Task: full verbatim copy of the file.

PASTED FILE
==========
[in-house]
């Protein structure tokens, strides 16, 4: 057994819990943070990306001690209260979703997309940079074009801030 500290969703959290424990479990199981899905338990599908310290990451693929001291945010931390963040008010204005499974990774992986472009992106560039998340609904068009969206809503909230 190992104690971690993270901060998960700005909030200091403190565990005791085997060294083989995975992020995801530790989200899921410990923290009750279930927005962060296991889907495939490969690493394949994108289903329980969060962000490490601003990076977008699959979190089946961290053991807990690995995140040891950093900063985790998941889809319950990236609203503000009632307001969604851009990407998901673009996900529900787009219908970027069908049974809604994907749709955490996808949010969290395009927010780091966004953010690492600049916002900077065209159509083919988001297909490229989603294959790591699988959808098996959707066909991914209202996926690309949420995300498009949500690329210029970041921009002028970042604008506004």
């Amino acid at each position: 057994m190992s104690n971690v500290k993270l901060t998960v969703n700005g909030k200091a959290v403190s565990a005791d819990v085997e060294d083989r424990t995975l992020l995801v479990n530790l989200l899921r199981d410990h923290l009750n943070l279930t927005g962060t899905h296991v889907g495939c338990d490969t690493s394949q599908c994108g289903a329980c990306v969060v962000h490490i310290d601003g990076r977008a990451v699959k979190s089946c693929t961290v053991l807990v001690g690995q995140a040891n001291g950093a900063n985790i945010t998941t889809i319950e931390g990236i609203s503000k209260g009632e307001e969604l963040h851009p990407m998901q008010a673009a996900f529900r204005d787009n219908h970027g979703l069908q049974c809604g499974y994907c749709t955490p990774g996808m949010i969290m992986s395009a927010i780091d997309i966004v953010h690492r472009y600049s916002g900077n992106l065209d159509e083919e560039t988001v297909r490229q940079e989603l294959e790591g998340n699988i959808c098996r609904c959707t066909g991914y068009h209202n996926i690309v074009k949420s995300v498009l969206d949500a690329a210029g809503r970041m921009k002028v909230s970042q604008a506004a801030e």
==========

[in-house]
């Protein structure tokens, strides 16, 4: 057994819990943070990306001690209260979703997309940079074009801030 500290969703959290424990479990199981899905338990599908310290990451693929001291945010931390963040008010204005499974990774992986472009992106560039998340609904068009969206809503909230 190992104690971690993270901060998960700005909030200091403190565990005791085997060294083989995975992020995801530790989200899921410990923290009750279930927005962060296991889907495939490969690493394949994108289903329980969060962000490490601003990076977008699959979190089946961290053991807990690995995140040891950093900063985790998941889809319950990236609203503000009632307001969604851009990407998901673009996900529900787009219908970027069908049974809604994907749709955490996808949010969290395009927010780091966004953010690492600049916002900077065209159509083919988001297909490229989603294959790591699988959808098996959707066909991914209202996926690309949420995300498009949500690329210029970041921009002028970042604008506004």
């Amino acid at each position: 057994m190992s104690n971690v500290k993270l901060t998960v969703n700005g909030k200091a959290v403190s565990a005791d819990v085997e060294d083989r424990t995975l992020l995801v479990n530790l989200l899921r199981d410990h923290l009750n943070l279930t927005g962060t899905h296991v889907g495939c338990d490969t690493s394949q599908c994108g289903a329980c990306v969060v962000h490490i310290d601003g990076r977008a990451v699959k979190s089946c693929t961290v053991l807990v001690g690995q995140a040891n001291g950093a900063n985790i945010t998941t889809i319950e931390g990236i609203s503000k209260g009632e307001e969604l963040h851009p990407m998901q008010a673009a996900f529900r204005d787009n219908h970027g979703l069908q049974c809604g499974y994907c749709t955490p990774g996808m949010i969290m992986s395009a927010i780091d997309i966004v953010h690492r472009y600049s916002g900077n992106l065209d159509e083919e560039t988001v297909r490229q940079e989603l294959e790591g998340n699988i959808c098996r609904c959707t066909g991914y068009h209202n996926i690309v074009k949420s995300v498009l969206d949500a690329a210029g809503r970041m921009k002028v909230s970042q604008a506004a801030e």